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UK parliamentary committee: Carillion collapse exposes flaws in using private companies to deliver services

The report said that the UK government’s priority for outsourcing had been to spend as little as possible while forcing contractors to take unacceptable levels of financial risk
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The report added that government focuses on cost had sent a bad message to ourscourcers

A report from the UK’s Public Administration and Constitutional Affairs Committee (PACAC) has said the collapse of outsourcer Carillion exposed the risks of using private companies to cut the cost of delivering public services.

The report, published on Monday, said that the UK government’s priority for outsourcing had been to spend as little as possible while forcing contractors to take unacceptable levels of financial risk.

READ: Carillion insider dealing probe by the FCA confirmed

The report added that this preoccupation with cost had sent the signal to companies that it was cost, rather than quality, that would inform government decision-making which had resulted in a decline in the overall quality of services.

Carillion, one of the largest UK outsourcers and operator of government contracts, collapsed in January after a series of profit warnings and large debts, with auditing firm KMPG also receiving scrutiny after singing off Carillion’s accounts shortly beforehand.

Bernard Jenkin, chairman of PACAC, said that it was staggering that the government had attempted to push risks onto contractors that it itself did not fully understand.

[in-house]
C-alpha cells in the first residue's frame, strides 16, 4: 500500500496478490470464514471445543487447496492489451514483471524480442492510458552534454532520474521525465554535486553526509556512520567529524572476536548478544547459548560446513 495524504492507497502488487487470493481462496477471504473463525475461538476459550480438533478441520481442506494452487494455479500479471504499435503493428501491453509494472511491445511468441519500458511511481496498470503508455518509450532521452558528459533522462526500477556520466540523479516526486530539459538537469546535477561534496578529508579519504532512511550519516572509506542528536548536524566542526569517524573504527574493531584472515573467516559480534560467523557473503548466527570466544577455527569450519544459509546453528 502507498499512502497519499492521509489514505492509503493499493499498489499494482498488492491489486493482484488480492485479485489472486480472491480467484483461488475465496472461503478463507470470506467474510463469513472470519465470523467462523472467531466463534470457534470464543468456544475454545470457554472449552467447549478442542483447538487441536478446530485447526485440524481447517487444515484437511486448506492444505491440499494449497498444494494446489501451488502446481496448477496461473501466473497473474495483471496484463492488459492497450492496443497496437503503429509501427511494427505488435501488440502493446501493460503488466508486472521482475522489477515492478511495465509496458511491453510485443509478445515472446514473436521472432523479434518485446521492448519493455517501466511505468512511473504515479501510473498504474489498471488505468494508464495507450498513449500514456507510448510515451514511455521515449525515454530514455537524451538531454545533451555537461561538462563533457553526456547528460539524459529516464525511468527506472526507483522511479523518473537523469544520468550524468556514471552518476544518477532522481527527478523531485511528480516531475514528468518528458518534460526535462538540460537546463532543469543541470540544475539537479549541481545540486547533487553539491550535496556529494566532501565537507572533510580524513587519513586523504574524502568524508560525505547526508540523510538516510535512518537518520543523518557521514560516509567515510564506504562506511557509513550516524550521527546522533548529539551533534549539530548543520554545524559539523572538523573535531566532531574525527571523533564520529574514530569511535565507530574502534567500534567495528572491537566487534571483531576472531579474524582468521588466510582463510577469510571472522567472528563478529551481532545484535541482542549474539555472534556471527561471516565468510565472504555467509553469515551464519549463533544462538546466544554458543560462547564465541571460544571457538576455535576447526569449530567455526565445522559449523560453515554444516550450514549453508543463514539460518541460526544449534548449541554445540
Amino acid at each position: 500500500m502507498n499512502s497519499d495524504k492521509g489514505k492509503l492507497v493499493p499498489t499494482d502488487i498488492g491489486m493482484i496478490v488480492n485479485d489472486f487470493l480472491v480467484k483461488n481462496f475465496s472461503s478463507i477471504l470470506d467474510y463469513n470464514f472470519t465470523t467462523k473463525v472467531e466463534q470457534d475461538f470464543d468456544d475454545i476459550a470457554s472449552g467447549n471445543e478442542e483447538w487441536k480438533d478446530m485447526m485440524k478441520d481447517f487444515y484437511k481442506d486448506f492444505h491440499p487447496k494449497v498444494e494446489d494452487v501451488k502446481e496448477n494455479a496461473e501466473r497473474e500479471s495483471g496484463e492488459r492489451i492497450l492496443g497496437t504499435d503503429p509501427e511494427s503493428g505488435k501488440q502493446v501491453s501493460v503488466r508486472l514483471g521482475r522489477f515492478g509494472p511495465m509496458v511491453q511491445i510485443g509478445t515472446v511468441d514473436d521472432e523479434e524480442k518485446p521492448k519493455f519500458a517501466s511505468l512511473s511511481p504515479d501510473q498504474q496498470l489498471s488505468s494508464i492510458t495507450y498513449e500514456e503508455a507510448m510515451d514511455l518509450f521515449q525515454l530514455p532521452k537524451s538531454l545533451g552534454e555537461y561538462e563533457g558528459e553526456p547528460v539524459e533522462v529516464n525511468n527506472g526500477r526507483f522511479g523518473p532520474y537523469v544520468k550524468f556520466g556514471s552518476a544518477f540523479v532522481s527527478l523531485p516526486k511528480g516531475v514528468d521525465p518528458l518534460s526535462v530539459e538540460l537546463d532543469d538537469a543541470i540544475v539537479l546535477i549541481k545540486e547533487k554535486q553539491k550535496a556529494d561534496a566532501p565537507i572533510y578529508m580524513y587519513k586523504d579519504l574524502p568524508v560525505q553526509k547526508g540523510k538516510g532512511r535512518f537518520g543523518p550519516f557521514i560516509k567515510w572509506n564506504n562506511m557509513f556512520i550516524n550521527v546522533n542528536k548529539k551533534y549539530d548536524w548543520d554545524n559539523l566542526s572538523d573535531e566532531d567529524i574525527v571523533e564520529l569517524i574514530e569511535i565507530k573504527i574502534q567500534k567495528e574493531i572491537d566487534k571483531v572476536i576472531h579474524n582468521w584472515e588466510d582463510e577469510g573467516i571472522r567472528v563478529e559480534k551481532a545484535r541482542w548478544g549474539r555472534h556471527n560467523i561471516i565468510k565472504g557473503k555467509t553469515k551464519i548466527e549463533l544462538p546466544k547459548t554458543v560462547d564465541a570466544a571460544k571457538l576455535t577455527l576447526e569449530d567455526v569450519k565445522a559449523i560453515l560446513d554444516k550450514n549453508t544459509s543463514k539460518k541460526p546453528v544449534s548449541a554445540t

“The Carillion crisis itself was well-managed, but it could happen again unless lessons are learned about risk and contract management and the strengths and weaknesses of the sector. The government must use this moment as an opportunity to learn how to effectively manage its contracts and relationship with the market.” Jenkin said.

The role of Carillion’s board of directors has already been criticised by other parliamentary committees, with the chairs of the Work and Pensions Select Committee and the Business, Energy and Industrial Strategy Select Committee saying after February hearings: "This morning a series of delusional characters maintained that everything was hunky dory until it all went suddenly and unforeseeably wrong. We heard variously that this was the fault of the Bank of England, the foreign exchange markets, advisers, Brexit, the snap election, investors, suppliers, the construction industry, the business culture of the Middle East and professional designers of concrete beams. Everything we have seen points the fingers in another direction – to the people who built a giant company on sand in a desperate dash for cash.”

A spokesman for the Cabinet Office said the government would respond formally to the report in due course.

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